The fast-growing Hispanic population has set up home in southwest Little Rock, where taquerias and Spanish-language churches are the norm.
There’s no violence or race riots 50 years after Little Rock was divided along black-white lines, but self-segregation still happens, leaders say.
Baker Kurrus said after the board fired Brooks in May. education in the Little Rock public schools in an all-black setting, so I’m not saying that we don’t need all students,” Mitchell said.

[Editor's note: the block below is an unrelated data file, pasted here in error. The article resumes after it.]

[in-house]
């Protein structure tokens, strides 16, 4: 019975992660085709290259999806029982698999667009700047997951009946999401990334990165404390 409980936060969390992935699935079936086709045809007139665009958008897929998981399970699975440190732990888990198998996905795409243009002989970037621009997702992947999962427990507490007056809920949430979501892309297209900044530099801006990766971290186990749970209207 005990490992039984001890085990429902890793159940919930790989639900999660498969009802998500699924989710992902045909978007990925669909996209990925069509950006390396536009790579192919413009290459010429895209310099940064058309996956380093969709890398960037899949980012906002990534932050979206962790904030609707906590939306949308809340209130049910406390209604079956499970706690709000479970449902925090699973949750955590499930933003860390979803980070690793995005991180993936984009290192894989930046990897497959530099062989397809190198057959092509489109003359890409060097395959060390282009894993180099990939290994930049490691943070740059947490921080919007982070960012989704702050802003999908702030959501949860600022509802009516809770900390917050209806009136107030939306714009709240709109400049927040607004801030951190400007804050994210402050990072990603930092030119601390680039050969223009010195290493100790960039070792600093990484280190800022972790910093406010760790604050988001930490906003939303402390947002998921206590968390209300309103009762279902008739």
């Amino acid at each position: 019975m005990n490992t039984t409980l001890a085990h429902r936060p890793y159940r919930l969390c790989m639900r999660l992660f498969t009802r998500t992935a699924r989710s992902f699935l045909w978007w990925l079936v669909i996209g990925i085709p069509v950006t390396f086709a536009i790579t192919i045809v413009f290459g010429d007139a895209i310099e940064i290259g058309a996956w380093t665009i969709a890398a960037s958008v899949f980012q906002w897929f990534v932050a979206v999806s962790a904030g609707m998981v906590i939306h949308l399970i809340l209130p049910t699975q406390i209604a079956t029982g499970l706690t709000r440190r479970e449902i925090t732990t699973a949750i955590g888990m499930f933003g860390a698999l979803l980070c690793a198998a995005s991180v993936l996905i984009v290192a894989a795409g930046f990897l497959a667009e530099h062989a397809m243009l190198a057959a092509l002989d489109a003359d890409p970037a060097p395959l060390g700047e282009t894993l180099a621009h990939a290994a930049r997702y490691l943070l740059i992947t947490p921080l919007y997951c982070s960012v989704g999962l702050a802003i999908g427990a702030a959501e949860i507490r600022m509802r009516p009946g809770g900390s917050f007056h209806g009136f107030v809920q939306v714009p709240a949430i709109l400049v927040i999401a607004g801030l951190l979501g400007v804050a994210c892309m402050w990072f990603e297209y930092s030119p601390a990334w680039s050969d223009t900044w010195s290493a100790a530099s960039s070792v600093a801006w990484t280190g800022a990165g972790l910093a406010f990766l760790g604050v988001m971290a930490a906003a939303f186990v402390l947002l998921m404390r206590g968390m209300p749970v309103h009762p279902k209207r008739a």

“But I don’t think that if people make the decision to leave the public schools that’s going to lead to the destruction of the schools.” Fifty years after Central High’s integration, race still matters in Arkansas’ capital city.
The speakers will be a mix of designers, illustrators, developers, and entrepreneurs.